FMCG companies’ widespread introduction of small-pack launches to stimulate demand is causing distributors significant distress as they grapple with limited shelf space for inventory management. Consequently, distributors are making appeals to the government to impose a limit of four pack sizes.
Packaged product companies have countered, arguing that such a restriction is impractical due to the distinct preferences and needs of both consumers and distribution channels.
New smaller packs are “placing extra burden on retailers as they have to keep on adding new packs, leading to inventory management challenges, and impacting distribution efficiency,” said Dhairyashil Patil, national president of All India Consumer Products Distributors Federation (AICPDF).
The federation, representing over 400,000 distributors and stockists, has sent a letter to the government proposing the adoption of only four pack sizes: entry, small, medium, and large.
Nestle, Hindustan Unilever, Britannia, Parle Products, Dabur, ITC, Coca-Cola, and numerous other companies have introduced numerous budget-friendly packaging options across various product categories, including noodles, toothpaste, soaps, soft drinks, and biscuits. This strategic move is aimed at mitigating the impact of consumption slowdown caused by inflation.
Additionally, they are employing smaller packaging sizes to combat heightened competition from local/regional brands.
Products at the entry level are now available in various price options, including INR 5, INR 7, INR 10, INR 14, INR 15, and INR 20, departing from the previous fixed pack prices such as INR 5, 10, and 20.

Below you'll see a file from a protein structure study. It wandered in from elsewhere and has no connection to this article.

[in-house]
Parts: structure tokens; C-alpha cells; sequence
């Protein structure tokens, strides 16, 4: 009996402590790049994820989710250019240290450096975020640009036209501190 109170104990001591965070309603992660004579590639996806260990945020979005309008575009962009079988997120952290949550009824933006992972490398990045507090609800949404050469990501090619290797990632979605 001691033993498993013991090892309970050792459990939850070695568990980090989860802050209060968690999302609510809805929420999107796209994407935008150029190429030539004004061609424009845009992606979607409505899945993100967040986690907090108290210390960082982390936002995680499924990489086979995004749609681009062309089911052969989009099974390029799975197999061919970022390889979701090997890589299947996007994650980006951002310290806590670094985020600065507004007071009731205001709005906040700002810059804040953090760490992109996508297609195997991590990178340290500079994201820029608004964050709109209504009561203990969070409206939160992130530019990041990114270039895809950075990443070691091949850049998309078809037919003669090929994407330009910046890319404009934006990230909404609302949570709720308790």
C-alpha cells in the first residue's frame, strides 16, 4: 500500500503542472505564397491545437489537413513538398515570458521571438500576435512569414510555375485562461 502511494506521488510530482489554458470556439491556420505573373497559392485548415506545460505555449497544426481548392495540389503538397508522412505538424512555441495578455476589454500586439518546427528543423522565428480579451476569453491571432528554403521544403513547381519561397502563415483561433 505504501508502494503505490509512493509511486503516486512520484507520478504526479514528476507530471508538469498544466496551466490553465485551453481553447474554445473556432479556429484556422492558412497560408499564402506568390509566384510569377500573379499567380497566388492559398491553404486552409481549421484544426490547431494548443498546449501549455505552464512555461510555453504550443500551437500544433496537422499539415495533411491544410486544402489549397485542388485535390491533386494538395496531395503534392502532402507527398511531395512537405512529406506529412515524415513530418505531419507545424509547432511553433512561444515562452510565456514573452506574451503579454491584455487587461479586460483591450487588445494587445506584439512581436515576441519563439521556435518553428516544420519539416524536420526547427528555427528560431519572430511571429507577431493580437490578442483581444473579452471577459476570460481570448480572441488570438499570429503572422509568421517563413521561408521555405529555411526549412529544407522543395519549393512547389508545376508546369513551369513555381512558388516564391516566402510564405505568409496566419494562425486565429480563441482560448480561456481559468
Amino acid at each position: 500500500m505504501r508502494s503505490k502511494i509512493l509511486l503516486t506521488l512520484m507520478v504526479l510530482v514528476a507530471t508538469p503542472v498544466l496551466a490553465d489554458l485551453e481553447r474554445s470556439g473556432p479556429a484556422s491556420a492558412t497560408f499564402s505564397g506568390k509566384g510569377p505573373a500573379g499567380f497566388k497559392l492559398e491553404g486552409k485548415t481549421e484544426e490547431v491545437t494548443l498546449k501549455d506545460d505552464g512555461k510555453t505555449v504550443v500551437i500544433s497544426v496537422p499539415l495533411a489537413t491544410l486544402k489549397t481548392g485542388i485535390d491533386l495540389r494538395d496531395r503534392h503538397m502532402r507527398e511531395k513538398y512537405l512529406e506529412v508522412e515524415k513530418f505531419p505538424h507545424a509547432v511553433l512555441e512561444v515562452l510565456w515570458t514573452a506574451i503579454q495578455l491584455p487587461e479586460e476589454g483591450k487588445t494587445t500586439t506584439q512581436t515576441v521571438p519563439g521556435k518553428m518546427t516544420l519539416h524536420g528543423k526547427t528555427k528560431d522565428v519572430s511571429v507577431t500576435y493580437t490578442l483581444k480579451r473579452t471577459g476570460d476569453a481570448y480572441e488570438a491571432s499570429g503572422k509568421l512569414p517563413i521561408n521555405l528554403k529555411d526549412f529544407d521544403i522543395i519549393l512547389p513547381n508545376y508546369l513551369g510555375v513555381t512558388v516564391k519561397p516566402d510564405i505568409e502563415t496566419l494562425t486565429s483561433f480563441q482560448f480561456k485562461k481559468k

Nestle’s basic Maggi noodles variant can now be found in packaging options of INR 7, 10, and 14, alongside various larger pack sizes.
“New pack sizes are introduced by companies on the basis of consumer convenience, pricing and need for smaller packs. We are in compliance with all regulations on pack sizes,” a Nestle India spokesperson said.
Distributors have expressed that these new packaging options impose an additional strain on the current infrastructure and resources within the distribution network, adversely impacting its efficiency.
They particularly highlighted the rapid introduction of new, lower-priced packaging options in rural markets.
They have submitted a letter to the Department of Food & Public Distribution, proposing the implementation of a standardized set of four packaging options.
Executives within FMCG companies have stated that imposing a limitation of four packaging sizes is not a practical proposition.
“Launching different packs for different markets is in response to consumer demand. We have to give consumers what they want, whether it’s kiranas where consumers top-up, modern trade where they look for large packs, or quick commerce which caters to mid-level sizes,” said Mayank Shah, senior category head at biscuits maker Parle Products.
Other executives argued that promoting larger packaging options in smaller grocery stores is counterproductive, and the diverse demand patterns in both rural and urban areas necessitate a range of packaging sizes.
Dabur has introduced packaging tailored for specific distribution channels across various products, including Vatika shampoo, Real juices, and Red toothpaste.
Coca-Cola and PepsiCo have been promoting 200-ml bottles and cans of their beverages across various distribution channels.
According to a report by NielsenIQ in August, volume growth in urban, rural, and modern trade sectors has surged by double digits, primarily driven by the popularity of smaller packaging sizes.
“At this stage, it is important to focus on the right assortment and pack sizes of products,” said Roosevelt D’Souza, lead, customer success at NielsenIQ.